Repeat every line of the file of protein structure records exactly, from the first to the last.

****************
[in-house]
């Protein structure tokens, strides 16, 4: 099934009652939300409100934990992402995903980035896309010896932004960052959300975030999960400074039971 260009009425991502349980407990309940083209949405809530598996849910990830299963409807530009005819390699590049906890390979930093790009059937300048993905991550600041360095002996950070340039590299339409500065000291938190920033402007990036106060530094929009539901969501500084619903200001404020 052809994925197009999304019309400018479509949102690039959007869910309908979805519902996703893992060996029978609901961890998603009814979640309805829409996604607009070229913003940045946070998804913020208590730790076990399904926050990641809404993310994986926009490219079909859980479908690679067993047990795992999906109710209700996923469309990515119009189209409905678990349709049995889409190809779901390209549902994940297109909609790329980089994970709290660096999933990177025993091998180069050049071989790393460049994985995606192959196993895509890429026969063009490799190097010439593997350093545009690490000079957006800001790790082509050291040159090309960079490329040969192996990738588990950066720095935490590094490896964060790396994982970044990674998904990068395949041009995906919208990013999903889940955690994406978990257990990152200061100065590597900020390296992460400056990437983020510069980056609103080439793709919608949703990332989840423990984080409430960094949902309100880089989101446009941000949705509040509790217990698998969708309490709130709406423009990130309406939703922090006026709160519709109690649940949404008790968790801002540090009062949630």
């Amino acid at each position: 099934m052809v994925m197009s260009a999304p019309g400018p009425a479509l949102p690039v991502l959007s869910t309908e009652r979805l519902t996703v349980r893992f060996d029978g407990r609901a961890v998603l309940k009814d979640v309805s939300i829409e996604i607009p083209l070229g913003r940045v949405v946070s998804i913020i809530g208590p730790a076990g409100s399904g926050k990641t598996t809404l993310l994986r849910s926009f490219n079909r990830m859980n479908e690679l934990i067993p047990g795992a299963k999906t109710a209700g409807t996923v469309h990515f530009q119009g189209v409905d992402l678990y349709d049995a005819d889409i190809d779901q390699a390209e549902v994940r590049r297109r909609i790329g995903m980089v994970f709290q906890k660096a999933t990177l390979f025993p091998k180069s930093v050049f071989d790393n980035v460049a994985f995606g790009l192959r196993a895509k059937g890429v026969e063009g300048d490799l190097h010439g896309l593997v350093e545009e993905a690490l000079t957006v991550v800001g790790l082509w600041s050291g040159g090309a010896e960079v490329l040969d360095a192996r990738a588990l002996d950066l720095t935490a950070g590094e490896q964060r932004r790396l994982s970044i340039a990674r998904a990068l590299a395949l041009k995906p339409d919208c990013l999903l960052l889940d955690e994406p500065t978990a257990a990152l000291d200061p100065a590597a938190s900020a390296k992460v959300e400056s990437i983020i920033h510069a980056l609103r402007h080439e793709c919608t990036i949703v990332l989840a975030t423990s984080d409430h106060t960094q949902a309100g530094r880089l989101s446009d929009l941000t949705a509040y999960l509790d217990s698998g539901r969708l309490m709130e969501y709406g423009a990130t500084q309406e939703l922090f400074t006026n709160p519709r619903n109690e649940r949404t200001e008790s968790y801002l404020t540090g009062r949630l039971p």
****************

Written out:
[in-house]
């Protein structure tokens, strides 16, 4: 099934009652939300409100934990992402995903980035896309010896932004960052959300975030999960400074039971 260009009425991502349980407990309940083209949405809530598996849910990830299963409807530009005819390699590049906890390979930093790009059937300048993905991550600041360095002996950070340039590299339409500065000291938190920033402007990036106060530094929009539901969501500084619903200001404020 052809994925197009999304019309400018479509949102690039959007869910309908979805519902996703893992060996029978609901961890998603009814979640309805829409996604607009070229913003940045946070998804913020208590730790076990399904926050990641809404993310994986926009490219079909859980479908690679067993047990795992999906109710209700996923469309990515119009189209409905678990349709049995889409190809779901390209549902994940297109909609790329980089994970709290660096999933990177025993091998180069050049071989790393460049994985995606192959196993895509890429026969063009490799190097010439593997350093545009690490000079957006800001790790082509050291040159090309960079490329040969192996990738588990950066720095935490590094490896964060790396994982970044990674998904990068395949041009995906919208990013999903889940955690994406978990257990990152200061100065590597900020390296992460400056990437983020510069980056609103080439793709919608949703990332989840423990984080409430960094949902309100880089989101446009941000949705509040509790217990698998969708309490709130709406423009990130309406939703922090006026709160519709109690649940949404008790968790801002540090009062949630």
């Amino acid at each position: 099934m052809v994925m197009s260009a999304p019309g400018p009425a479509l949102p690039v991502l959007s869910t309908e009652r979805l519902t996703v349980r893992f060996d029978g407990r609901a961890v998603l309940k009814d979640v309805s939300i829409e996604i607009p083209l070229g913003r940045v949405v946070s998804i913020i809530g208590p730790a076990g409100s399904g926050k990641t598996t809404l993310l994986r849910s926009f490219n079909r990830m859980n479908e690679l934990i067993p047990g795992a299963k999906t109710a209700g409807t996923v469309h990515f530009q119009g189209v409905d992402l678990y349709d049995a005819d889409i190809d779901q390699a390209e549902v994940r590049r297109r909609i790329g995903m980089v994970f709290q906890k660096a999933t990177l390979f025993p091998k180069s930093v050049f071989d790393n980035v460049a994985f995606g790009l192959r196993a895509k059937g890429v026969e063009g300048d490799l190097h010439g896309l593997v350093e545009e993905a690490l000079t957006v991550v800001g790790l082509w600041s050291g040159g090309a010896e960079v490329l040969d360095a192996r990738a588990l002996d950066l720095t935490a950070g590094e490896q964060r932004r790396l994982s970044i340039a990674r998904a990068l590299a395949l041009k995906p339409d919208c990013l999903l960052l889940d955690e994406p500065t978990a257990a990152l000291d200061p100065a590597a938190s900020a390296k992460v959300e400056s990437i983020i920033h510069a980056l609103r402007h080439e793709c919608t990036i949703v990332l989840a975030t423990s984080d409430h106060t960094q949902a309100g530094r880089l989101s446009d929009l941000t949705a509040y999960l509790d217990s698998g539901r969708l309490m709130e969501y709406g423009a990130t500084q309406e939703l922090f400074t006026n709160p519709r619903n109690e649940r949404t200001e008790s968790y801002l404020t540090g009062r949630l039971p």